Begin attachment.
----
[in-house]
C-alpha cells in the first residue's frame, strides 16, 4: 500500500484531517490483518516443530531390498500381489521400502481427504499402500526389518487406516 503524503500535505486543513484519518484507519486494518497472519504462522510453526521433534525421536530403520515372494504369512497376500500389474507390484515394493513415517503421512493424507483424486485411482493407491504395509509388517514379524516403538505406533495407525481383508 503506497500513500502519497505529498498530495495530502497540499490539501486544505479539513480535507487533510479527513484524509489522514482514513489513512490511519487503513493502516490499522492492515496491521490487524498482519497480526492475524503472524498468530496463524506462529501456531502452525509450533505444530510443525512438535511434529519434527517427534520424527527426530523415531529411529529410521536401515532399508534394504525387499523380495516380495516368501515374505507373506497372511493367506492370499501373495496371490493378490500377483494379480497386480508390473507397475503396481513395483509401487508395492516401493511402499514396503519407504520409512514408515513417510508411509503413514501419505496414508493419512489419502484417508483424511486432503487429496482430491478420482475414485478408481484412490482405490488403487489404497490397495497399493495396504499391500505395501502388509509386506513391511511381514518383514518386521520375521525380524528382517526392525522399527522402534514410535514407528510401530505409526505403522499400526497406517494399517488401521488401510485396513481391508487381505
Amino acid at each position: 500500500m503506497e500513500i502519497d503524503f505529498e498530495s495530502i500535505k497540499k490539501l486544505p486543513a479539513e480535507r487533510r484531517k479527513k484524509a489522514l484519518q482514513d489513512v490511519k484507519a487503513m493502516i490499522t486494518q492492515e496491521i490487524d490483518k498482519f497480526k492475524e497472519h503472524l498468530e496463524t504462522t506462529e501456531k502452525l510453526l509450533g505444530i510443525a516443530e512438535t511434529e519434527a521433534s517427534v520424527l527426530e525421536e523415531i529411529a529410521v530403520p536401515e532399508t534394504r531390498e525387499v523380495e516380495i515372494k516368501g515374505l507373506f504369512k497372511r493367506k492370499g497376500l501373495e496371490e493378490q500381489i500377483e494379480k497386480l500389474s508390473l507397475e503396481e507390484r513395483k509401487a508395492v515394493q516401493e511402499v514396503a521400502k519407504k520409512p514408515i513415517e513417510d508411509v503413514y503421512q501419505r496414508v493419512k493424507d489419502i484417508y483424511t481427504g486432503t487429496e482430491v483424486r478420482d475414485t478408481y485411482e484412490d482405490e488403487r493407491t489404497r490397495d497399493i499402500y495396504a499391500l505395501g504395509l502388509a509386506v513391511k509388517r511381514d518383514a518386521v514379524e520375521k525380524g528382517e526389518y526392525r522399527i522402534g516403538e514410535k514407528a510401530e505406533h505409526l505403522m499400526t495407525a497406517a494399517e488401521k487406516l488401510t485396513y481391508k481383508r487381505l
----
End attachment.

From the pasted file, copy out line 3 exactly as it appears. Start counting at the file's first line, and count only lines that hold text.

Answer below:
Amino acid at each position: 500500500m503506497e500513500i502519497d503524503f505529498e498530495s495530502i500535505k497540499k490539501l486544505p486543513a479539513e480535507r487533510r484531517k479527513k484524509a489522514l484519518q482514513d489513512v490511519k484507519a487503513m493502516i490499522t486494518q492492515e496491521i490487524d490483518k498482519f497480526k492475524e497472519h503472524l498468530e496463524t504462522t506462529e501456531k502452525l510453526l509450533g505444530i510443525a516443530e512438535t511434529e519434527a521433534s517427534v520424527l527426530e525421536e523415531i529411529a529410521v530403520p536401515e532399508t534394504r531390498e525387499v523380495e516380495i515372494k516368501g515374505l507373506f504369512k497372511r493367506k492370499g497376500l501373495e496371490e493378490q500381489i500377483e494379480k497386480l500389474s508390473l507397475e503396481e507390484r513395483k509401487a508395492v515394493q516401493e511402499v514396503a521400502k519407504k520409512p514408515i513415517e513417510d508411509v503413514y503421512q501419505r496414508v493419512k493424507d489419502i484417508y483424511t481427504g486432503t487429496e482430491v483424486r478420482d475414485t478408481y485411482e484412490d482405490e488403487r493407491t489404497r490397495d497399493i499402500y495396504a499391500l505395501g504395509l502388509a509386506v513391511k509388517r511381514d518383514a518386521v514379524e520375521k525380524g528382517e526389518y526392525r522399527i522402534g516403538e514410535k514407528a510401530e505406533h505409526l505403522m499400526t495407525a497406517a494399517e488401521k487406516l488401510t485396513y481391508k481383508r487381505l